Blame is often called a game for good reason. Toxic parents look for a scapegoat when they feel guilty. Instead of owning up to misunderstandings, potential shortcomings, and life’s general happenstance, parents feel guilty. The impact on their self-worth is not something the ego handles well, leading to transference. It’s easier to conceive a problem that can be fixed within a child than an area of self-improvement for toxic parents.

Lack of boundaries

If your parents have no respect for your personal space, personal identity, likes, dislikes, and general preferences, then it’s likely that their attitude is toxic in other ways as well. Ignoring boundaries is a clear toxin that needs to be brought into the light and under control before the lack thereof leads to children losing their sense of self. Without learning boundaries, it’s hard to abide by or create personal boundaries of their own later in life.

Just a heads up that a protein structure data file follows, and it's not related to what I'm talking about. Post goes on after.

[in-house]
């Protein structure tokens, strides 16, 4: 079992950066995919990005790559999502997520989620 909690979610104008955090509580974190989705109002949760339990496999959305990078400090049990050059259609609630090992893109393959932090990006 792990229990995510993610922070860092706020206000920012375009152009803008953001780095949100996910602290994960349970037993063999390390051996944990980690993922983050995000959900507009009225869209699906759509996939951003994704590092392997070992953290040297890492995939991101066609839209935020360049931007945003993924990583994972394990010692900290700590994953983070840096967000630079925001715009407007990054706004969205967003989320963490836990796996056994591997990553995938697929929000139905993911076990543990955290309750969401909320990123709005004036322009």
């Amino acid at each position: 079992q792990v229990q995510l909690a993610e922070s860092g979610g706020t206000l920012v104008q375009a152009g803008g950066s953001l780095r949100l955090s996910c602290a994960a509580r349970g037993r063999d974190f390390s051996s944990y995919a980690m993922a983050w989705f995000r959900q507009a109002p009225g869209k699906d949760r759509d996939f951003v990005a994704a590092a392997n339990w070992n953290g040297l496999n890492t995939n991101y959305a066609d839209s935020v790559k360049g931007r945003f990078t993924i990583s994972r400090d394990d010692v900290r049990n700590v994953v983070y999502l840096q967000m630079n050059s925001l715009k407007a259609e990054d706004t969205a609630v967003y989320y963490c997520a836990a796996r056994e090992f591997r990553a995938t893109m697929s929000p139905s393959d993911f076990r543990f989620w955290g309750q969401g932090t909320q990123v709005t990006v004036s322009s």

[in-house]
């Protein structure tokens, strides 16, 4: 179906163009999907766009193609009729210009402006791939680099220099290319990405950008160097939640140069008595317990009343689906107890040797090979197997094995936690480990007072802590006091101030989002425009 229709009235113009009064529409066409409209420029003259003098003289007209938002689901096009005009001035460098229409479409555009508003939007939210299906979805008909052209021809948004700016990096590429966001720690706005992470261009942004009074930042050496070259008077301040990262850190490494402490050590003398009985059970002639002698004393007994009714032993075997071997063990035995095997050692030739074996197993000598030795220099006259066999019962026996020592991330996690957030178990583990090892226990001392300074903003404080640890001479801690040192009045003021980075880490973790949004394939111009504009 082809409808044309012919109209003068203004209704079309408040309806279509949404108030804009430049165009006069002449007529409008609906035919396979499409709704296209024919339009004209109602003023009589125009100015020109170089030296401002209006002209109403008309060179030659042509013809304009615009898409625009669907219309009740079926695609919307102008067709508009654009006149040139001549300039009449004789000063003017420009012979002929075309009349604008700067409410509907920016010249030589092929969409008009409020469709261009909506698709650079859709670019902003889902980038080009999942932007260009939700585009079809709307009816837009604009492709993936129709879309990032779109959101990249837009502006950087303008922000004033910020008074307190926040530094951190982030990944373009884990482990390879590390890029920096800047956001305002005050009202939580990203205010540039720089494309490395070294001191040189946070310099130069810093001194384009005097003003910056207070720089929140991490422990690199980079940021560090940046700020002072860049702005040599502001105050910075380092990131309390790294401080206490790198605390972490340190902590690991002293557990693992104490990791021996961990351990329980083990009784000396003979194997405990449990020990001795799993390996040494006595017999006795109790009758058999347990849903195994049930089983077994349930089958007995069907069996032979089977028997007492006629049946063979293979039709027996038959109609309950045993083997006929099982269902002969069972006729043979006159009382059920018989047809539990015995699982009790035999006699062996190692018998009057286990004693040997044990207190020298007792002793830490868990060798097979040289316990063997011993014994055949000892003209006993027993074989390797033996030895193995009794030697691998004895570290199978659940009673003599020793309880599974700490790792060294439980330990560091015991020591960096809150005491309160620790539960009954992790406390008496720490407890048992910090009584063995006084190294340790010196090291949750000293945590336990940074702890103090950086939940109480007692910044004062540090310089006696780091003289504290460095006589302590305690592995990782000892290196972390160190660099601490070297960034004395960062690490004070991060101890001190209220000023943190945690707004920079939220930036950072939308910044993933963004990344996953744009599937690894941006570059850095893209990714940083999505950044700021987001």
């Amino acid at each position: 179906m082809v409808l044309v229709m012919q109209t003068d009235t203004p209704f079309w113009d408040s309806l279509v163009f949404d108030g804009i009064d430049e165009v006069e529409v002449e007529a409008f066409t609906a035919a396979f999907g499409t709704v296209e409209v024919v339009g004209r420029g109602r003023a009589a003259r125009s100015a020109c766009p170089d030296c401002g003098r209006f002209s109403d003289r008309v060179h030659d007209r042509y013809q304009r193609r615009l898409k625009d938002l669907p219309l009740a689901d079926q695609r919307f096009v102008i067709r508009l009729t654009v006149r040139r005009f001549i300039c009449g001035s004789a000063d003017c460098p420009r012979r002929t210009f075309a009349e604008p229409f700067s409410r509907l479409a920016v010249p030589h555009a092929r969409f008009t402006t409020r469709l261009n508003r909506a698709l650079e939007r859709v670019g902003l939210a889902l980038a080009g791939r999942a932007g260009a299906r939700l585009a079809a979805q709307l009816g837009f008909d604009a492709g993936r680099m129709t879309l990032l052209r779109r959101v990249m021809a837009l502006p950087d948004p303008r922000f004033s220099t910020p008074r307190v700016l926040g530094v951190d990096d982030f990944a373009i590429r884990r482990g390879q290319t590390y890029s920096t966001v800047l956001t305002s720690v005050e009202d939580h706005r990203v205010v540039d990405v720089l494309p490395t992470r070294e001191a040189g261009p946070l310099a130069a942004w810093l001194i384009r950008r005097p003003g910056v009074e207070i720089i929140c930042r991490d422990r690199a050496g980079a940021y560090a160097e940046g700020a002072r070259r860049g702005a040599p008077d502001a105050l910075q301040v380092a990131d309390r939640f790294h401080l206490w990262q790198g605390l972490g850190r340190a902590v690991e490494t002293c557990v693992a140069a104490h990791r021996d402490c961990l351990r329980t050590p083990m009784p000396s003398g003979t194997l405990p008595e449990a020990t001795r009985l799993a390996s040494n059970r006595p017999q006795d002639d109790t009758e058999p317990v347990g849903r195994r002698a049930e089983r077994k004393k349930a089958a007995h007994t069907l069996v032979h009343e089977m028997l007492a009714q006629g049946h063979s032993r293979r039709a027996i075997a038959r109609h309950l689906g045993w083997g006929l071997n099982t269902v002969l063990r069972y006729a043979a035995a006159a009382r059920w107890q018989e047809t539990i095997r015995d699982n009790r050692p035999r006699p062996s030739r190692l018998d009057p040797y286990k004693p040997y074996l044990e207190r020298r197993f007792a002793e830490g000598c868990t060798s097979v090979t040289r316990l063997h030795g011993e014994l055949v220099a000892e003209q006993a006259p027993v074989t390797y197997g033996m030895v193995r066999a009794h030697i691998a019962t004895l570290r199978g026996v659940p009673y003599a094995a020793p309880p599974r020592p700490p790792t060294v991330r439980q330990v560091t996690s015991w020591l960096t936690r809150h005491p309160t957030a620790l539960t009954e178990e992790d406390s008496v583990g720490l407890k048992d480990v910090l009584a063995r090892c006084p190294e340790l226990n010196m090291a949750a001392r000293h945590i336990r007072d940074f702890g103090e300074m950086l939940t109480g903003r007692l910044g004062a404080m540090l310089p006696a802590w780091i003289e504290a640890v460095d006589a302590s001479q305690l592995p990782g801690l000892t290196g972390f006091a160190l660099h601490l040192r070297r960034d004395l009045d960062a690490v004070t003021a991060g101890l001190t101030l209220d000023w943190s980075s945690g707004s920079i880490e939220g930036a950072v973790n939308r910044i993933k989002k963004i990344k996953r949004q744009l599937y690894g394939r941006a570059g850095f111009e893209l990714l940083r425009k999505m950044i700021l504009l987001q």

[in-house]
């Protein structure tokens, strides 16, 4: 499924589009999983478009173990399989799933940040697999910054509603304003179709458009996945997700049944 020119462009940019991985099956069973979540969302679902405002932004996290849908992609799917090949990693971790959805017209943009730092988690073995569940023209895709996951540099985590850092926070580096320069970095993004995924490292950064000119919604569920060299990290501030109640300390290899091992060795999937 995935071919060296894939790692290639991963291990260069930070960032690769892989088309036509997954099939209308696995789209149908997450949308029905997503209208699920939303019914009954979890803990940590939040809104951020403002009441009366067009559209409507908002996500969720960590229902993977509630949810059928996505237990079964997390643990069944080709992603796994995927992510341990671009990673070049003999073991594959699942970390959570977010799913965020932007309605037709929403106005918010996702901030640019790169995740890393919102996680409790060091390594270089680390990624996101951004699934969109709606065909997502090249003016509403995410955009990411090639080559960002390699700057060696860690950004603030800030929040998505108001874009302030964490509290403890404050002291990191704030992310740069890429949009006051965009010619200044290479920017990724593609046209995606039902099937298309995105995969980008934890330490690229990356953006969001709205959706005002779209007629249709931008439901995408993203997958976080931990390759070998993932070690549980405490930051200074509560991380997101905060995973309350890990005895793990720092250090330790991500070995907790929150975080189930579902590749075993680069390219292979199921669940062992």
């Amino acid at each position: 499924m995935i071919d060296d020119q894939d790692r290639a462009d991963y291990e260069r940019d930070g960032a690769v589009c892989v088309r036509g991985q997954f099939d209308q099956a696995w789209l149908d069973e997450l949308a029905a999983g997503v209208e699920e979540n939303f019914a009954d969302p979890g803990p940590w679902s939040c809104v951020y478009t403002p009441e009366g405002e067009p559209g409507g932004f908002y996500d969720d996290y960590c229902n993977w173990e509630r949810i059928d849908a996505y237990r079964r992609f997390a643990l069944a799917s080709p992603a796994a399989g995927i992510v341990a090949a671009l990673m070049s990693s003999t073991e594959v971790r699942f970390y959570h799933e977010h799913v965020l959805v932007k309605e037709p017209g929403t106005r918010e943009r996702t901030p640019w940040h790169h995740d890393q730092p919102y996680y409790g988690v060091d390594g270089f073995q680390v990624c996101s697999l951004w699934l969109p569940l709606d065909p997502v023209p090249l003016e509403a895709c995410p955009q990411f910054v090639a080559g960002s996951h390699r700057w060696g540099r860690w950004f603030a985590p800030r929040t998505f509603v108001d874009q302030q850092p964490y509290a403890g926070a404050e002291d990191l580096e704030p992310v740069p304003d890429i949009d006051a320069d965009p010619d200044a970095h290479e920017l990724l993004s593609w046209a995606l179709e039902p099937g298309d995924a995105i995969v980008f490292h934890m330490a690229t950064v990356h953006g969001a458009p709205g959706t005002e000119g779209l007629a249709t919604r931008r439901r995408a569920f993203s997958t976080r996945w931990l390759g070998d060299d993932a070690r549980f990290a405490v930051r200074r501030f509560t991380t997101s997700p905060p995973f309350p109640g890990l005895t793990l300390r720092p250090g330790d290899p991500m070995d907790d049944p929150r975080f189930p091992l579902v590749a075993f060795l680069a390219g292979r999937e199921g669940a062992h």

Overbearing parents

Micromanaging every aspect of a child’s life is a clear sign of toxicity within the relationship. Trust is lacking, which leads to a developmental path rife with paranoia, mistrust, and in many cases, rebellion. Instead of striving for freedom, the bounds thereof are tested due to feelings of constraint during childhood. Without the freedom to develop naturally, irrational choices and imbalanced perception of worth often take the reins.

Critical nature

A common affliction of toxic parenting is being judged or critiqued regarding every part of a child’s life. Instead of allowing them to explore their personalities and the world around them, toxic parental figures lock their youth into a mold. If the child does not conform to any surmised standard assumed to be the only correct choice or leaning, then the child ends up judged severely.